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Settlement hierarchy

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Introduction

Settlement Hierarchy A settlement hierarchy arranges settlements in order of importance, with individual farms and hamlets at the bottom and the single largest city, which is usually the capital, at the top. Three different measures are often used: * The size of settlement in terms of its population * The range and numbers of services * The sphere of influence or the size of the area served by the settlement Services The shops and services in a settlement provide the local population with its needs. The larger a settlement, the more services are needed to provide for the population. The diagram opposite suggests a hierarchy based upon the services in settlements of different sizes. * Convenience (low order) - goods shops which sell the necessities, basic foodstuffs for example bread, meat and vegetables which must be purchased frequently. These goods have a low range as customers are not prepared to travel far to obtain them. ...read more.

Middle

* Neighbourhood centre -there are likely to be a few specialist stores but convenience goods shops will predominate. * Community or district centres - there is a higher proportion of specialist stores selling goods and services with a wider range because people are prepared to travel farther to obtain them. * Regional centre - Comparative goods and specialist stores predominate and convenience goods are confined to cheap and inferior sites on the edge of the shopping centre. Sphere of influence The sphere of influence is the area served by a settlement. The larger the settlement, the greater the number and variety of shops and services and the wider the area from which people have to travel to use the centre. London's sphere of influence is the whole country, Newcastle and Leeds serve local regions, market towns serve smaller villages and farms in the area and a village only serves itself. ...read more.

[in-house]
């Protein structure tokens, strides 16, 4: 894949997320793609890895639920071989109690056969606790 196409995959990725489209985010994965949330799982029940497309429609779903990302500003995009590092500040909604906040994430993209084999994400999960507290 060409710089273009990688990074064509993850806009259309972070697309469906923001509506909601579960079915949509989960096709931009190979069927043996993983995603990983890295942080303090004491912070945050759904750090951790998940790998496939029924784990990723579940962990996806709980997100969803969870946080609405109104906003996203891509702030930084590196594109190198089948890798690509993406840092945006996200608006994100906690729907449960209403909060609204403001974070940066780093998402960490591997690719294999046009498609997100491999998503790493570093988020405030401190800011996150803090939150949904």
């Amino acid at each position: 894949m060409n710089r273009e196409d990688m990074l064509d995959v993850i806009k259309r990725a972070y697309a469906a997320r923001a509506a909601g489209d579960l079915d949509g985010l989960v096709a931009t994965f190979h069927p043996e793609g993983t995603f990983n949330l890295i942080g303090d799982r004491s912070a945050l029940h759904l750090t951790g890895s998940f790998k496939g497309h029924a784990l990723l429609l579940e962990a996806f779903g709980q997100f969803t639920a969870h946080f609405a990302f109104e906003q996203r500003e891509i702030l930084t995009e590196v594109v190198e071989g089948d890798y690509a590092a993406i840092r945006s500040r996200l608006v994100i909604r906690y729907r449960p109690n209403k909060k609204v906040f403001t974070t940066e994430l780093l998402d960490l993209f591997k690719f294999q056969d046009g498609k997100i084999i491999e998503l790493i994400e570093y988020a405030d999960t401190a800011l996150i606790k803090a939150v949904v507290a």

Conclusion

* Towns with a balance occupational structure - no single employment group dominates e.g. Manchester * Fishing towns - fishing employs over 5% of the workers in the town e.g. Peterhead * Engineering town - engineering employs 15% of workers in the town e.g. Birmingham * Resort towns - personal service and entertainment employ over 20% of workers in the town e.g. Blackpool * Commercial towns - Commerce and finance form the largest single group, employing over 10% of workers e.g. London Many settlements in Britain have changed their function over time. Most settlements began with farming as their main function. Over time mechanization has reduced the need for farm workers and therefore many villages, especially those close up to large urban areas, now house workers in all types of employment who travel elsewhere to work. These settlements are called commuter or dormitory villages, for example County Durham. They have often expanded with the addition of a new housing estate, and the resident commute to work in the cities nearby. ...read more.

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